- 2.3: How will the school balance my child's need for support with developing their independence?
All adults supporting your child throughout their time at our school are trained and experienced in encouraging independence whilst providing the appropriate level of support.
- 2.4: How will the school match / differentiate the curriculum for my child's needs?
All children learn in different ways and at Kintbury St Mary’s our teachers offer a wide and varied curriculum through a range of varied and differentiated activities. We recognise children’s individual needs and use a variety of teaching approaches to ensure that children reach their full potential.
- 2.5: What teaching strategies does the school use for children with learning difficulties, including autistic spectrum disorder, hearing impairment, visual impairment, speech and language difficulties?
Teaching strategies are personalised for SEN children. The strategies employed vary depending on the individuals need, lesson content and context. We seek advice from other professionals when necessary to support the individual’s specific needs.
- 2.6: What additional staffing does the school provide from its own budget for children with SEND?
The school employ a SENCo who works one day per week and various additional learning support assistants to support children with Special Educational Needs. Where extra support is needed within the classroom with SEND we treat each individual case differently and put into place the necessary support using a range of adults and their skills. Staff are assigned to support and provide interventions for children with SEND on a needs basis.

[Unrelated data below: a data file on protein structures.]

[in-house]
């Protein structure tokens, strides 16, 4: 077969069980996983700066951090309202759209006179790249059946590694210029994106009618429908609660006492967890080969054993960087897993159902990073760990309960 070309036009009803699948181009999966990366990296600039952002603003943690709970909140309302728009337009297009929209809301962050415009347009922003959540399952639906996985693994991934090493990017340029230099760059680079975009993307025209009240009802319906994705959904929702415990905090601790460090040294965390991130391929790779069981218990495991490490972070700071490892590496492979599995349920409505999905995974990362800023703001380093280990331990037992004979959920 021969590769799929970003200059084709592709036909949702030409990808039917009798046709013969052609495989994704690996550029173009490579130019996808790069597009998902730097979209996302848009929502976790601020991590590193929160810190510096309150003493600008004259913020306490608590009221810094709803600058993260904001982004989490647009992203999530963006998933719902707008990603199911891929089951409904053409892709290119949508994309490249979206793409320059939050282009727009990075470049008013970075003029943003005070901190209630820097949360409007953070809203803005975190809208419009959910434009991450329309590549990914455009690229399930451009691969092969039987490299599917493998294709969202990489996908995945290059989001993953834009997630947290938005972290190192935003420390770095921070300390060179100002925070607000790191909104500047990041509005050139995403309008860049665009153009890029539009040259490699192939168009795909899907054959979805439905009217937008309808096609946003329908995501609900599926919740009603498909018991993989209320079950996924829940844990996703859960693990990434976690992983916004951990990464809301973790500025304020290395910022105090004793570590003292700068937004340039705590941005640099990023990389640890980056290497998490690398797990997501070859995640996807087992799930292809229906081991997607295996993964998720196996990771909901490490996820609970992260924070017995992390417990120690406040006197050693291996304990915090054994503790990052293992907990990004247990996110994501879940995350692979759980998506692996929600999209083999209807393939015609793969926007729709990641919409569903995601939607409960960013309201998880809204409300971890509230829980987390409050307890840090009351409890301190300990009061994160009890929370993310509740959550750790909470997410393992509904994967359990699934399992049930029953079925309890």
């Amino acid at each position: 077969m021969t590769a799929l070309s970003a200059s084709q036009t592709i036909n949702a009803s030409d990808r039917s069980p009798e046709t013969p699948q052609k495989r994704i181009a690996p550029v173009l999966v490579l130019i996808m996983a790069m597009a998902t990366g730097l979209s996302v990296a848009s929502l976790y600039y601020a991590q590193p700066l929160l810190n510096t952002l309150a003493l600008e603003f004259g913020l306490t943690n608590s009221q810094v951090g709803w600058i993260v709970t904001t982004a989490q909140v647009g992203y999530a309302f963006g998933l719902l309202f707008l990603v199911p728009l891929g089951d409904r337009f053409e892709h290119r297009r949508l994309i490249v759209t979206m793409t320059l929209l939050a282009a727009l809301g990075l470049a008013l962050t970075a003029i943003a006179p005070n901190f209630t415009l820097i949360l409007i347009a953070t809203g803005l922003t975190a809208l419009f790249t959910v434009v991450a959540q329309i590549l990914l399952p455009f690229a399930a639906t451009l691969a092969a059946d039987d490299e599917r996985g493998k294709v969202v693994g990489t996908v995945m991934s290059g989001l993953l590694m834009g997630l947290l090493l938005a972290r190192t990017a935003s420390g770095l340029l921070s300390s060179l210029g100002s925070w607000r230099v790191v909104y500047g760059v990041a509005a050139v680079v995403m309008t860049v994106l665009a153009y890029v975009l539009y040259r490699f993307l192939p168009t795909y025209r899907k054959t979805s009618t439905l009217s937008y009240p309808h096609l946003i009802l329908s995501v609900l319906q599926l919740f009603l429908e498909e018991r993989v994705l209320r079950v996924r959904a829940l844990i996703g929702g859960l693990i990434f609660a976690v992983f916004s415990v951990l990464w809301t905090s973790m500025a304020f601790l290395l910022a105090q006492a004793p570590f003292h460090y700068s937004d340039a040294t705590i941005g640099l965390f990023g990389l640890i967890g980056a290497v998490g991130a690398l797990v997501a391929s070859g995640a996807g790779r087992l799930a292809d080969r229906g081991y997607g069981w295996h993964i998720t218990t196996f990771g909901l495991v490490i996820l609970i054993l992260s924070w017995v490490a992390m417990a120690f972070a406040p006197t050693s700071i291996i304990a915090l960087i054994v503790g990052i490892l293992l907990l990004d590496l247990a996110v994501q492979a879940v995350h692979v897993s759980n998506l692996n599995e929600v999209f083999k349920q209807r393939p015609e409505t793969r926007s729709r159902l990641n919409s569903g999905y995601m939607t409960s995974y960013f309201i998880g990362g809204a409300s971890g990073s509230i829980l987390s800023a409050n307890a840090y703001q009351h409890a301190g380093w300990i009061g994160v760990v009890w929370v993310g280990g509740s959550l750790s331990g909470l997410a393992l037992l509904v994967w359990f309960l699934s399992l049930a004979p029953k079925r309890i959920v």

- 2.7: What specific intervention programmes does the school offer to children with SEND and are these delivered on a one to one basis or in small groups?
Type / Title Intervention Type Type/Title of Intervention One to one Small group SNAP Maths Catch – Up Reading Precision Teaching These may vary from time to time depending on the needs of our children. One to one
- 2.8: What resources and equipment does the school provide for children with SEND?
We treat all children with SEND as individuals and seek professional advice from outside agencies and professionals to put resources in place specific to a child and their individual needs. Our children have access to a trained ELSA and homework club.
- 2.9: What special arrangements can be made for my child when taking examinations?
We seek advice from professional agencies based on children’s individual needs and refer to the National Guidance for Key Stage 1 and Key Stage 2 SATS and The Phonic Screening Test for Year 1.
2. Support for children with special educational needs
- 3.1: How will the school monitor my child's progress and how will I be involved in this?
At key points during the year, class teachers collate and analyse progress data, which is then discussed in pupil progress meetings with the senior leadership team. This process aids us in identifying a child’s strengths, progress and areas for development. This information is used to plan any additional support required.
Interventions that are put in place are regularly reviewed to ensure progression and discuss the impact of provision. Parent’s evenings are an opportunity for parents to meet with the class teacher to discuss and review progress and celebrate successes.
The use of a personalised plan will be used to monitor progress of those children with Special Educational Needs identifying targets, strategies to achieve these and evidence of where these have been achieved. At all of these stages parents are involved in discussions with the class teacher, SENCo and if necessary Head Teacher.